What's Cool In Road Cycling

Verge Schild CX Jacket Review

Cyclocross preparation and racing is all about the little details. While most road cycling equipment can be used in the fields and mud, kit designed specifically with the demands of cyclocross in mind can make training or race day just that much easier and more enjoyable. We took Verge’s CX jacket and pants out for a few laps around the circuit.

One of the appeals of CX is that it’s a common meeting ground for roadies, mountain bikers, and pretty much every other type of cyclist. Part of the vibe is that anything goes in equipment and gear. However, as with any other venture, the more you become involved, the more you realize that specific equipment and kit just works better. And with my passion for the fall season and cyclocross, I was very keen to see exactly what Verge had to offer in their cyclocross-specific Schild jacket.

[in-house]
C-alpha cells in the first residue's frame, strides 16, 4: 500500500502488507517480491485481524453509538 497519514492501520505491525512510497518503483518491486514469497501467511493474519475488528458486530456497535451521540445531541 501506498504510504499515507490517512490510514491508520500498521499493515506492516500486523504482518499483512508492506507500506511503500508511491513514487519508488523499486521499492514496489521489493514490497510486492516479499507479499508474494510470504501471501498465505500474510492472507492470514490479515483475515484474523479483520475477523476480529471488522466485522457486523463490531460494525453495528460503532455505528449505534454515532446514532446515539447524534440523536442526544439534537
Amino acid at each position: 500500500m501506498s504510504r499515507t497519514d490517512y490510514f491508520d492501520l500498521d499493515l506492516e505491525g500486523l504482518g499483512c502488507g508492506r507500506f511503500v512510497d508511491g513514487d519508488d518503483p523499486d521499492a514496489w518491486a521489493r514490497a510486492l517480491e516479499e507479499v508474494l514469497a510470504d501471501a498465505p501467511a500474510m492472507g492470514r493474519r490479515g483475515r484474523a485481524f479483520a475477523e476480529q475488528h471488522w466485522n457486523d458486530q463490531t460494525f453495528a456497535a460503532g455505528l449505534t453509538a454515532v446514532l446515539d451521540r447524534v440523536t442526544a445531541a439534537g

Verge Schild CX Jacket
The big advantage of the Verge CX Schild jacket is its versatility. Whether you’re in the market for a thermal jacket or a thermal vest, the Schild will fulfill both needs. It is a convertible, with the sleeves zipping off to turn it into a thermal vest. This made it very useful during the early fall, where the weather can range from the 20°C we had for a race in late September through to the past weekend’s 3-5°C during warmup.

The inner collar is lined with a soft fleece for comfort against the neck. The top of the front zipper flap is also folded over so that the zipper doesn’t rub against the neck or throat, a really nice touch to the design.

A very thick and substantial storm flap inside the front zipper helps keep cold wind and draft from creeping in.


For me, a big decision point with evaluating jerseys, vests, and jackets is the zipper. In my view, a zipper tab has to be easy to grab even with thick gloves. And once I’ve got my paws on the zipper tab, it has to be dead simple and reliable to pull up and down, without any jerking or multiple pulls. This has to do with both the zipper itself and the cut and fit of the top. I find that if a top is cut too loose, even a good zipper will have a hard time, due to the fabric folding in valleys and troughs.